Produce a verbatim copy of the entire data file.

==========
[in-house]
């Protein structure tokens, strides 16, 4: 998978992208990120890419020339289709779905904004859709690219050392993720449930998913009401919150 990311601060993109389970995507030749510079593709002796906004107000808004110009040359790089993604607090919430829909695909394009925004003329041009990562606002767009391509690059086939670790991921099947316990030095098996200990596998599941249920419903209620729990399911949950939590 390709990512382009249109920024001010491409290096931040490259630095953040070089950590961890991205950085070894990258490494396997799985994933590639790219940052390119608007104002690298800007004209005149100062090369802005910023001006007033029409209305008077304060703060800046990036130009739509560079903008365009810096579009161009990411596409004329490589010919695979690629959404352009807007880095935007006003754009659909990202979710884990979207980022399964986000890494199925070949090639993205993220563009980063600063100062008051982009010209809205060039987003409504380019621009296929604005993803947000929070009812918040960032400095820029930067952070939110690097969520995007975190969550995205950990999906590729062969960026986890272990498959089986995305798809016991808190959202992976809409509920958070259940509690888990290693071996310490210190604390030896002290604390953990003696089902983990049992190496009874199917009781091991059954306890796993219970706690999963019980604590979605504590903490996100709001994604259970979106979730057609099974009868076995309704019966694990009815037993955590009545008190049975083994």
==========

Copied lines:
[in-house]
């Protein structure tokens, strides 16, 4: 998978992208990120890419020339289709779905904004859709690219050392993720449930998913009401919150 990311601060993109389970995507030749510079593709002796906004107000808004110009040359790089993604607090919430829909695909394009925004003329041009990562606002767009391509690059086939670790991921099947316990030095098996200990596998599941249920419903209620729990399911949950939590 390709990512382009249109920024001010491409290096931040490259630095953040070089950590961890991205950085070894990258490494396997799985994933590639790219940052390119608007104002690298800007004209005149100062090369802005910023001006007033029409209305008077304060703060800046990036130009739509560079903008365009810096579009161009990411596409004329490589010919695979690629959404352009807007880095935007006003754009659909990202979710884990979207980022399964986000890494199925070949090639993205993220563009980063600063100062008051982009010209809205060039987003409504380019621009296929604005993803947000929070009812918040960032400095820029930067952070939110690097969520995007975190969550995205950990999906590729062969960026986890272990498959089986995305798809016991808190959202992976809409509920958070259940509690888990290693071996310490210190604390030896002290604390953990003696089902983990049992190496009874199917009781091991059954306890796993219970706690999963019980604590979605504590903490996100709001994604259970979106979730057609099974009868076995309704019966694990009815037993955590009545008190049975083994």